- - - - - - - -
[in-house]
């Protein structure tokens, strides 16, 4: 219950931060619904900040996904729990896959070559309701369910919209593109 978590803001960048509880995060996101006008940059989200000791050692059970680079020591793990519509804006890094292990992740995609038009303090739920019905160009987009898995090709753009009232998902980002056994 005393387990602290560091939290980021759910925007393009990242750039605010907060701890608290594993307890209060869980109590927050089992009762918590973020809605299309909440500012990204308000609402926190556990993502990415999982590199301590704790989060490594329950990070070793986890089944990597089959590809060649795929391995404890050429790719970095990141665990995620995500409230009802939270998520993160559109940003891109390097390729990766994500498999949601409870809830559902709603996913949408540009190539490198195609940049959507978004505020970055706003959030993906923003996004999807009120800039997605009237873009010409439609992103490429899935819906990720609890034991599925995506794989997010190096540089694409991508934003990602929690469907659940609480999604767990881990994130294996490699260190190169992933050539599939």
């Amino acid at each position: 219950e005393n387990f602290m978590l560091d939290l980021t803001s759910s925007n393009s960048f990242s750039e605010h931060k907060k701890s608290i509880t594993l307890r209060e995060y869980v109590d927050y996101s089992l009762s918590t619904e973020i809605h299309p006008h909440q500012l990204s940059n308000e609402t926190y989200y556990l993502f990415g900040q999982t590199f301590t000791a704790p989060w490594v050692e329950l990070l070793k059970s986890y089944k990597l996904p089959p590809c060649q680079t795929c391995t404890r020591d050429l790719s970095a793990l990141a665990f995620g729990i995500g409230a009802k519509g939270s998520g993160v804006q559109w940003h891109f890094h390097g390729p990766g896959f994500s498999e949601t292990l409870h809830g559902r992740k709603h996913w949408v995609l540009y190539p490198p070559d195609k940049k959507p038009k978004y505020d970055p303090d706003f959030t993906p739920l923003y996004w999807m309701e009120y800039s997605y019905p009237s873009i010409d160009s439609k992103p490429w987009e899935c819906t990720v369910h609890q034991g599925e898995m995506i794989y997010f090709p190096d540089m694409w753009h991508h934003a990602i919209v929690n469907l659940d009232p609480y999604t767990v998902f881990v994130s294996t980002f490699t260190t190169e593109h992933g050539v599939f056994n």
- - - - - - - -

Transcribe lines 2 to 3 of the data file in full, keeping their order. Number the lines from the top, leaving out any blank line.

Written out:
């Protein structure tokens, strides 16, 4: 219950931060619904900040996904729990896959070559309701369910919209593109 978590803001960048509880995060996101006008940059989200000791050692059970680079020591793990519509804006890094292990992740995609038009303090739920019905160009987009898995090709753009009232998902980002056994 005393387990602290560091939290980021759910925007393009990242750039605010907060701890608290594993307890209060869980109590927050089992009762918590973020809605299309909440500012990204308000609402926190556990993502990415999982590199301590704790989060490594329950990070070793986890089944990597089959590809060649795929391995404890050429790719970095990141665990995620995500409230009802939270998520993160559109940003891109390097390729990766994500498999949601409870809830559902709603996913949408540009190539490198195609940049959507978004505020970055706003959030993906923003996004999807009120800039997605009237873009010409439609992103490429899935819906990720609890034991599925995506794989997010190096540089694409991508934003990602929690469907659940609480999604767990881990994130294996490699260190190169992933050539599939």
């Amino acid at each position: 219950e005393n387990f602290m978590l560091d939290l980021t803001s759910s925007n393009s960048f990242s750039e605010h931060k907060k701890s608290i509880t594993l307890r209060e995060y869980v109590d927050y996101s089992l009762s918590t619904e973020i809605h299309p006008h909440q500012l990204s940059n308000e609402t926190y989200y556990l993502f990415g900040q999982t590199f301590t000791a704790p989060w490594v050692e329950l990070l070793k059970s986890y089944k990597l996904p089959p590809c060649q680079t795929c391995t404890r020591d050429l790719s970095a793990l990141a665990f995620g729990i995500g409230a009802k519509g939270s998520g993160v804006q559109w940003h891109f890094h390097g390729p990766g896959f994500s498999e949601t292990l409870h809830g559902r992740k709603h996913w949408v995609l540009y190539p490198p070559d195609k940049k959507p038009k978004y505020d970055p303090d706003f959030t993906p739920l923003y996004w999807m309701e009120y800039s997605y019905p009237s873009i010409d160009s439609k992103p490429w987009e899935c819906t990720v369910h609890q034991g599925e898995m995506i794989y997010f090709p190096d540089m694409w753009h991508h934003a990602i919209v929690n469907l659940d009232p609480y999604t767990v998902f881990v994130s294996t980002f490699t260190t190169e593109h992933g050539v599939f056994n």